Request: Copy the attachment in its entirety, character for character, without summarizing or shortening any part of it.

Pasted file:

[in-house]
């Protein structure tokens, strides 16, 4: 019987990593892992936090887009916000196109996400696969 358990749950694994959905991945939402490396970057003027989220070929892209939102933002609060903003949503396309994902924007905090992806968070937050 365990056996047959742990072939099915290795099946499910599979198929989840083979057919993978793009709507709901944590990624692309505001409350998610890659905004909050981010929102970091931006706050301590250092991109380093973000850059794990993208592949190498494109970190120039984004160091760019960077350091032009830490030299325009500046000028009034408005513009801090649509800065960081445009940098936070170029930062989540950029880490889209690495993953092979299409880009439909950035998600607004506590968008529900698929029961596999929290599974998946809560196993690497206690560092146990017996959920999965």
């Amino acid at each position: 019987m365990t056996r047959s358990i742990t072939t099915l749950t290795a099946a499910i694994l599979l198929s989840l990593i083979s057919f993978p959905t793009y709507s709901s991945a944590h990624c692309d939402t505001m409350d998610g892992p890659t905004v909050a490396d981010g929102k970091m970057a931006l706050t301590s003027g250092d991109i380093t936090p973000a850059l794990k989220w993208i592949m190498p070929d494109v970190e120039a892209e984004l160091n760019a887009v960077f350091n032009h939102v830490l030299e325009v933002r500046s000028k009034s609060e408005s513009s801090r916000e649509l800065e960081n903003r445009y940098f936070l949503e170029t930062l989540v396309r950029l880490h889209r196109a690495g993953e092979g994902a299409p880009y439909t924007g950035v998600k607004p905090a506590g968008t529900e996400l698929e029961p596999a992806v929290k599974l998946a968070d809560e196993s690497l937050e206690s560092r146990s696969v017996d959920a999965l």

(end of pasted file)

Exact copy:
[in-house]
């Protein structure tokens, strides 16, 4: 019987990593892992936090887009916000196109996400696969 358990749950694994959905991945939402490396970057003027989220070929892209939102933002609060903003949503396309994902924007905090992806968070937050 365990056996047959742990072939099915290795099946499910599979198929989840083979057919993978793009709507709901944590990624692309505001409350998610890659905004909050981010929102970091931006706050301590250092991109380093973000850059794990993208592949190498494109970190120039984004160091760019960077350091032009830490030299325009500046000028009034408005513009801090649509800065960081445009940098936070170029930062989540950029880490889209690495993953092979299409880009439909950035998600607004506590968008529900698929029961596999929290599974998946809560196993690497206690560092146990017996959920999965």
């Amino acid at each position: 019987m365990t056996r047959s358990i742990t072939t099915l749950t290795a099946a499910i694994l599979l198929s989840l990593i083979s057919f993978p959905t793009y709507s709901s991945a944590h990624c692309d939402t505001m409350d998610g892992p890659t905004v909050a490396d981010g929102k970091m970057a931006l706050t301590s003027g250092d991109i380093t936090p973000a850059l794990k989220w993208i592949m190498p070929d494109v970190e120039a892209e984004l160091n760019a887009v960077f350091n032009h939102v830490l030299e325009v933002r500046s000028k009034s609060e408005s513009s801090r916000e649509l800065e960081n903003r445009y940098f936070l949503e170029t930062l989540v396309r950029l880490h889209r196109a690495g993953e092979g994902a299409p880009y439909t924007g950035v998600k607004p905090a506590g968008t529900e996400l698929e029961p596999a992806v929290k599974l998946a968070d809560e196993s690497l937050e206690s560092r146990s696969v017996d959920a999965l």